Debate chamber

A debate chamber is a room for people to discuss and debate. Debate chambers are used in governmental and educational bodies, such as a parliament, congress, city council, or a university, either for formal proceedings or for informal discourse, such as a deliberative assembly. When used for legislative purposes, a debate chamber may also be known as a council chamber, legislative chamber, or similar term. Some countries, such as New Zealand, use the term debating chamber as a formal name for the room that houses the national legislature.[1]

A debate chamber of the City Council of Tampere in the City Central Office Building of Tampere, Finland


Debating can happen almost anywhere. Whether informal or structured as a discourse between select individuals or small groups with an audience, debates often occur with an audience. The debate does not directly involve the audience as they are not participants - they may even be remote, watching on television. The debating chamber is where the debate participants engage: the stage, panel or council table, or the presentation station. The audience is separate, even if the lines between participants and audience are not always distinct. The positioning of the debating participants is normally oppositional (to each other) or side-by-side in a fan-shape with the focus being the moderator's table (or audience). If there is an audience present, the moderator is normally positioned to the side or with back to the audience (or cameras), or sometimes positioned between the debating participants, especially if there are more than two participants. In the case when the moderator is not between the participants, as a rule, there are more than 2 and rarely more than approximately 15 participants. More than this typically involves a formally debating body or organization, such as a legislative body, which usually meets in a designated place or chamber, often purpose-built for this function.

Psychology and geometry

The configuration of seating affects interpersonal communication on conscious and subconscious levels. For example, disagreements over the shape of a negotiation table delayed the Vietnam War peace talks for almost a year.[2]

Interpersonal communication involves both visual and aural senses. Faces are important sources of both visual and aural information (e.g., facial expressions and voices); and a person's means of receiving such information (namely the eyes and ears) are most effective when able to face their focus of interest directly. Thus, communication is best facilitated through "face-to-face" interaction, whether the parties involved are in an amicable or adversarial role to one another.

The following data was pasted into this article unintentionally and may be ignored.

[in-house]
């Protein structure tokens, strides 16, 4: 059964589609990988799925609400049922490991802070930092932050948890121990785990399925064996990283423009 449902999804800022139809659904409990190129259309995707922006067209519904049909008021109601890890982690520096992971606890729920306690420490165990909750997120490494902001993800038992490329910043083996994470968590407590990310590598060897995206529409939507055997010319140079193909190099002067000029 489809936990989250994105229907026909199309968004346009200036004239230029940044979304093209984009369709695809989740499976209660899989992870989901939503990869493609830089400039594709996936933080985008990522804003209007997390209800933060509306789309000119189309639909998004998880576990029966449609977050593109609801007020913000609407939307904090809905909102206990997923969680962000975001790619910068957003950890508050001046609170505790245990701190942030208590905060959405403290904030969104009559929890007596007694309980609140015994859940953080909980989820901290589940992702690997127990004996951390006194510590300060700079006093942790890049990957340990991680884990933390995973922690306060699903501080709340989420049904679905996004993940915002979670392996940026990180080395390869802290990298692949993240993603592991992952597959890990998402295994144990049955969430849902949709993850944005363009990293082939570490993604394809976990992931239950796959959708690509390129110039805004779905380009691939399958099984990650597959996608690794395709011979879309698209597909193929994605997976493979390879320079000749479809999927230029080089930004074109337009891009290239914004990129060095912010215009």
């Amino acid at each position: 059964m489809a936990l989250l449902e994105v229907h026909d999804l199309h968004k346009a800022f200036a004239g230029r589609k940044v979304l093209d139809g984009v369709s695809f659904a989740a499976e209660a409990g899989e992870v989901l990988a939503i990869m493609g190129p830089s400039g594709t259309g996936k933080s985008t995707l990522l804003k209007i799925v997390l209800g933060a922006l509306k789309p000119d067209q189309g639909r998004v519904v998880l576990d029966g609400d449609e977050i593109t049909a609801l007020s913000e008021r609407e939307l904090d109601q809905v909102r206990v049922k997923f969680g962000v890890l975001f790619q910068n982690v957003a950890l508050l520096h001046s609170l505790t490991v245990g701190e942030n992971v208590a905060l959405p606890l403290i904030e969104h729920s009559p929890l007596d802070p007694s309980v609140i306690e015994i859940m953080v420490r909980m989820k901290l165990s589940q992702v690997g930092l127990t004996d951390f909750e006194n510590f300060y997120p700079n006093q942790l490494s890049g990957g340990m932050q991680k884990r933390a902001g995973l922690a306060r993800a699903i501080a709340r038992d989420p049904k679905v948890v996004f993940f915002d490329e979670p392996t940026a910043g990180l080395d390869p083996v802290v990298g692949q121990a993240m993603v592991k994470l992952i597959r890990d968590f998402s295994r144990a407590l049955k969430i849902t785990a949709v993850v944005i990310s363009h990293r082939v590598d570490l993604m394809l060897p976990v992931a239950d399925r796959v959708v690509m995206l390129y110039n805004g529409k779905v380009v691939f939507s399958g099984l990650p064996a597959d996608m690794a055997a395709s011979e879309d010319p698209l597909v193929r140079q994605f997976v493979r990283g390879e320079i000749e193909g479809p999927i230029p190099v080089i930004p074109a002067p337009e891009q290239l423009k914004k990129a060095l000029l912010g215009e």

The geometry of seating position can further support or determine a sense of opposition/confrontation, hierarchy/dominance, or collaboration/equality. Factors such as angle/rotation, proximity/distance, median/termini, and height/incline must all be considered. The more directly two parties are positioned across from one another, the more likely their relationship will be one of opposition to each other; the less direct, or more “side-by-side” these positions are, the less likely such an opposing relationship becomes, but also the less effective it will be at fostering collaboration.

These effects can be observed in debate chambers, meeting rooms, and at dining or restaurant tables. For instance, with a long rectangular table, those seated at the "head" or "end" of the table are in a position of dominance; they can see everybody, and normally everybody can see them, but the others are restricted to seeing only those across from them. Circular, square, or elliptical tables facilitate more equal status between those seated, as well as less obstructed lines of sight. A circular gathering with three participants provides the only non-oppositional configuration of more than two persons that allows equal line of sight (all 120 degrees apart).